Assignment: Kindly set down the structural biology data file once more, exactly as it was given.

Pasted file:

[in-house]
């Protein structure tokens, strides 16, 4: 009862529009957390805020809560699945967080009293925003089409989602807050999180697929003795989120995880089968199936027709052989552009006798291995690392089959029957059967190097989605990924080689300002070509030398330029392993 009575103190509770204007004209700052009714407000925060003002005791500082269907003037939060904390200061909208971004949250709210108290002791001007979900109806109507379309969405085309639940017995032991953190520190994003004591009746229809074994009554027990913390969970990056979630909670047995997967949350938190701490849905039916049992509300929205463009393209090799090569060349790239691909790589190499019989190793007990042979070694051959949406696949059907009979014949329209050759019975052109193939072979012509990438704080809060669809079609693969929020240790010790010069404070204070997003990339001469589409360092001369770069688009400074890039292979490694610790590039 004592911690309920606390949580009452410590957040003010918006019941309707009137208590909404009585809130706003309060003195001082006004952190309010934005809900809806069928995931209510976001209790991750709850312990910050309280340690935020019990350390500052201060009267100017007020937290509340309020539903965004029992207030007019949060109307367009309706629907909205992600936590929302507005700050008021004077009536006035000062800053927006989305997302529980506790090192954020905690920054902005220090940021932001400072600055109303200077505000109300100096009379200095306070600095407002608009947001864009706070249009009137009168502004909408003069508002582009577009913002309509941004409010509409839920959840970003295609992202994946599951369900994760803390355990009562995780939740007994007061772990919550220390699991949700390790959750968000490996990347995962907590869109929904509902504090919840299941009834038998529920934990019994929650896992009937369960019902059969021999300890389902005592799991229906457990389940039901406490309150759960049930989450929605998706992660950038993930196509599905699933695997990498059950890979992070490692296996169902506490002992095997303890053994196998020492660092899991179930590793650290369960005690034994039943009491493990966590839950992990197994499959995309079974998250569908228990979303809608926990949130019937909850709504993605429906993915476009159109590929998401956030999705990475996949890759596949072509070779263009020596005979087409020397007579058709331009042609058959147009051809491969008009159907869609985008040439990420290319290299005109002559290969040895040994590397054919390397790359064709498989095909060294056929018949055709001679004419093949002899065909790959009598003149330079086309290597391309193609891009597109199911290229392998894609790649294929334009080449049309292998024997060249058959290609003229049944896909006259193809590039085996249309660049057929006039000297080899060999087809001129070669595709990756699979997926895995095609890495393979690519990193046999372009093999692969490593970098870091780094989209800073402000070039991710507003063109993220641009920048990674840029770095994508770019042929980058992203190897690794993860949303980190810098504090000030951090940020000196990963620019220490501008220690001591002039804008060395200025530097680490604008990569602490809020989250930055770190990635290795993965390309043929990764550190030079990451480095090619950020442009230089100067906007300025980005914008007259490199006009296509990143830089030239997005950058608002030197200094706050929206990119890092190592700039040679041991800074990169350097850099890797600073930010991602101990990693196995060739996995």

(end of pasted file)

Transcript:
[in-house]
């Protein structure tokens, strides 16, 4: 009862529009957390805020809560699945967080009293925003089409989602807050999180697929003795989120995880089968199936027709052989552009006798291995690392089959029957059967190097989605990924080689300002070509030398330029392993 009575103190509770204007004209700052009714407000925060003002005791500082269907003037939060904390200061909208971004949250709210108290002791001007979900109806109507379309969405085309639940017995032991953190520190994003004591009746229809074994009554027990913390969970990056979630909670047995997967949350938190701490849905039916049992509300929205463009393209090799090569060349790239691909790589190499019989190793007990042979070694051959949406696949059907009979014949329209050759019975052109193939072979012509990438704080809060669809079609693969929020240790010790010069404070204070997003990339001469589409360092001369770069688009400074890039292979490694610790590039 004592911690309920606390949580009452410590957040003010918006019941309707009137208590909404009585809130706003309060003195001082006004952190309010934005809900809806069928995931209510976001209790991750709850312990910050309280340690935020019990350390500052201060009267100017007020937290509340309020539903965004029992207030007019949060109307367009309706629907909205992600936590929302507005700050008021004077009536006035000062800053927006989305997302529980506790090192954020905690920054902005220090940021932001400072600055109303200077505000109300100096009379200095306070600095407002608009947001864009706070249009009137009168502004909408003069508002582009577009913002309509941004409010509409839920959840970003295609992202994946599951369900994760803390355990009562995780939740007994007061772990919550220390699991949700390790959750968000490996990347995962907590869109929904509902504090919840299941009834038998529920934990019994929650896992009937369960019902059969021999300890389902005592799991229906457990389940039901406490309150759960049930989450929605998706992660950038993930196509599905699933695997990498059950890979992070490692296996169902506490002992095997303890053994196998020492660092899991179930590793650290369960005690034994039943009491493990966590839950992990197994499959995309079974998250569908228990979303809608926990949130019937909850709504993605429906993915476009159109590929998401956030999705990475996949890759596949072509070779263009020596005979087409020397007579058709331009042609058959147009051809491969008009159907869609985008040439990420290319290299005109002559290969040895040994590397054919390397790359064709498989095909060294056929018949055709001679004419093949002899065909790959009598003149330079086309290597391309193609891009597109199911290229392998894609790649294929334009080449049309292998024997060249058959290609003229049944896909006259193809590039085996249309660049057929006039000297080899060999087809001129070669595709990756699979997926895995095609890495393979690519990193046999372009093999692969490593970098870091780094989209800073402000070039991710507003063109993220641009920048990674840029770095994508770019042929980058992203190897690794993860949303980190810098504090000030951090940020000196990963620019220490501008220690001591002039804008060395200025530097680490604008990569602490809020989250930055770190990635290795993965390309043929990764550190030079990451480095090619950020442009230089100067906007300025980005914008007259490199006009296509990143830089030239997005950058608002030197200094706050929206990119890092190592700039040679041991800074990169350097850099890797600073930010991602101990990693196995060739996995």